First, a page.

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Disappearing Act

The rarely performed music of Horatiu Radulescu, the iconoclastic Romanian composer and self-described founder of spectralism, will be at the center of an ambitious upcoming three-day festival at Acker Stadt Palast in Berlin on October 19-21. Organized by Iranian composer and conductor Arash Yazdani and his Ensemble for New Music Tallinn (ENMT) in honor of […]

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Nestled

Heinz Holliger sits on the edge of his seat, moving his hands knowingly to the atonal wanderings of Frédérique Cambreling’s harp. His face cycles between anticipation, excitement, and a little thrilled relief. Holliger is watching the world premiere of the full version of his Partita No. 2 for Harp, which is stretching both the limits […]

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Playing God With Sound

In film and childhood memories, concert halls darken and the audience murmurs. They begin exerting force on you long before the first note is played. So why can watching a live orchestra—with its reverent circumstance—feel a little like sitting in an elaborate wedding cake or complicated wicker-basket? Maybe it’s because getting acoustic music to fill […]

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Beckmesser’s Dream

A pogrom unfolds on the streets of Nuremberg. It’s the end of Act II of Barrie Kosky’s new production of “Die Meistersinger von Nürnberg” at the Bayreuth Festival. Elsewhere in the piece, Hans Sachs sings that “all poems and verse are just the interpretation of dreams.” In some sense this production represents Beckmesser’s dream, or […]

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Can Cis Men Write Trans Opera?

“I am a human; nothing that is human is alien to me.” Composer Robert Paterson cites this line from the Roman playwright Terence in defense of his choice, along with librettist David Cote, to write an opera with characters that don’t share his demographic background. “I think there’s too much of that these days,” Paterson […]

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Vulnerable to the Unknown

The setup itself, two pianists and two percussionists, is not conventional. Yet it formed naturally, without a deliberate plan. This naturalness elucidates why giving a title to each member of Yarn/Wire is perhaps misleading: there’s a fluidity to the quartet that shatters and belittles the relevance of the principles imposed on being a pianist or […]

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Iterations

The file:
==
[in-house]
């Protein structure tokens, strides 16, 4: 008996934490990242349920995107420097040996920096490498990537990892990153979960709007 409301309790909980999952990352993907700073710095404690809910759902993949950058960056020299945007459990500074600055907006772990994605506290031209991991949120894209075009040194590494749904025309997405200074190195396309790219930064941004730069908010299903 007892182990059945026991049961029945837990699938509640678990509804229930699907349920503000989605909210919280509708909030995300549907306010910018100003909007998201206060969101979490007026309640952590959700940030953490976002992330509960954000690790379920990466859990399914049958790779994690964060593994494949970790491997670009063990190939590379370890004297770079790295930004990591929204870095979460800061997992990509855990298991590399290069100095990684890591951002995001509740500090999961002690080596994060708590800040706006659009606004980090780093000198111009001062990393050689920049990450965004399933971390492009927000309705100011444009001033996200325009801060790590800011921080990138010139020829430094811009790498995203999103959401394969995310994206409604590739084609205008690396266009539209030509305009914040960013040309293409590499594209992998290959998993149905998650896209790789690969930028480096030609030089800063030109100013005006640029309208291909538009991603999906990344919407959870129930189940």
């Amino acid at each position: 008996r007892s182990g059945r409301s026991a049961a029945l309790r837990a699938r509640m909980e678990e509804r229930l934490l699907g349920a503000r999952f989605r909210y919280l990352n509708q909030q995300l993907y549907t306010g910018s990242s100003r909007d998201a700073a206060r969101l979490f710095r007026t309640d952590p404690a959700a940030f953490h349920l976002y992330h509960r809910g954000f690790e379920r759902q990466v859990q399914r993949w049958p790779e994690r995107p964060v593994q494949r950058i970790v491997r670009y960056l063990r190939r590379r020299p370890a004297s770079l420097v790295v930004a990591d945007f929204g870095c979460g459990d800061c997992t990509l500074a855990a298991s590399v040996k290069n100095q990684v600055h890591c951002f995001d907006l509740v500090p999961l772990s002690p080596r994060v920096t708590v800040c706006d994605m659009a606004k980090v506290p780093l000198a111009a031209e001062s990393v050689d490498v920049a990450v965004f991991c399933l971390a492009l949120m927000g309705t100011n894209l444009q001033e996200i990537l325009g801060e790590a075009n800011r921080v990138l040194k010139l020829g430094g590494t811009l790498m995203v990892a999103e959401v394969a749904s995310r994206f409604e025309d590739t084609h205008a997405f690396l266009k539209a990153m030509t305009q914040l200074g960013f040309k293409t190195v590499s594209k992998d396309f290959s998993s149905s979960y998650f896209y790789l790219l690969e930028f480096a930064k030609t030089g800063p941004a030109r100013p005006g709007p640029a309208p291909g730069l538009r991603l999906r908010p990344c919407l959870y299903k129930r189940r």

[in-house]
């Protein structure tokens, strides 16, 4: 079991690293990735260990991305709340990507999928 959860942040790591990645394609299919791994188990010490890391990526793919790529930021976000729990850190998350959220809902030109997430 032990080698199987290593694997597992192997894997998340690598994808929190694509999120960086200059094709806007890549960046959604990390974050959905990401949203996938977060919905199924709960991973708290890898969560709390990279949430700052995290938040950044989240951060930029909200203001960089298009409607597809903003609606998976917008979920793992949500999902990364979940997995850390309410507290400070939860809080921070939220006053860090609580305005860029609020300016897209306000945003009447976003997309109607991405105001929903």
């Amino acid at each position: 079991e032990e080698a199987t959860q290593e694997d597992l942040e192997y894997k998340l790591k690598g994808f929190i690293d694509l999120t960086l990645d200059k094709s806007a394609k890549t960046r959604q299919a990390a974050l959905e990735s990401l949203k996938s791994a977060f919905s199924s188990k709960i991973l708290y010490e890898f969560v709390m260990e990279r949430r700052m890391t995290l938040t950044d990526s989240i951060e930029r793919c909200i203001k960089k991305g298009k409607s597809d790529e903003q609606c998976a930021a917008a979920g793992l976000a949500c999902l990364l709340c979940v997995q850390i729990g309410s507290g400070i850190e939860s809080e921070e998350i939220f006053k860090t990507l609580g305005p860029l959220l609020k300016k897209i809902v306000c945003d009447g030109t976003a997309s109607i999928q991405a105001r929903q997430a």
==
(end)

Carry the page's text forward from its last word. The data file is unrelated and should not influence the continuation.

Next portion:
Among landmarks of opera, 20th-century Hungarian composer György Ligeti’s “Aventures” (1962) and “Nouvelles Aventures” (1962-5) count as two of the most bizarre. They’re both written for singers and a small (seven-piece) orchestra, but that’s where the concessions to operatic conventions end. The music—with percussion including mallets hitting tables, papers being ripped apart, and, in “Nouvelles […]

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Music For The Thinking Ear

“Music for the thinking ear” is the slogan for Berlin’s new Pierre Boulez Saal, which opened its doors to the public on Saturday, March 4. Why a new hall? The city’s Philharmonie (Zirkus Karajani, or “Karajan’s Circus,” as West Berliners dubbed it) remains a monument to architectural, acoustic, and indeed performative modernism; there are no […]

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Listening to Homelessness

It’s arguable whether Robert Ashley’s 1998 opera “Dust,” scored for solo voices, prerecorded orchestra, and electronics, is a masterpiece of opera—but it is certainly a masterpiece of political art in its evocation of empathy for marginalized people. During the 90 minute work, we hear the conversations and monologues of a cast of five homeless characters, […]

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The Erotic-Elegiac

On a early fall evening, a packed audience at the Kitchen theater in Chelsea’s art district sat quietly as the visual artist and gallerist Emily Sundblad took the stage. Dressed in a red and black Proenza Schouler gown with suggestive cutouts and a dramatic slit, her long strawberry-blond hair cascading over one shoulder, she looked […]

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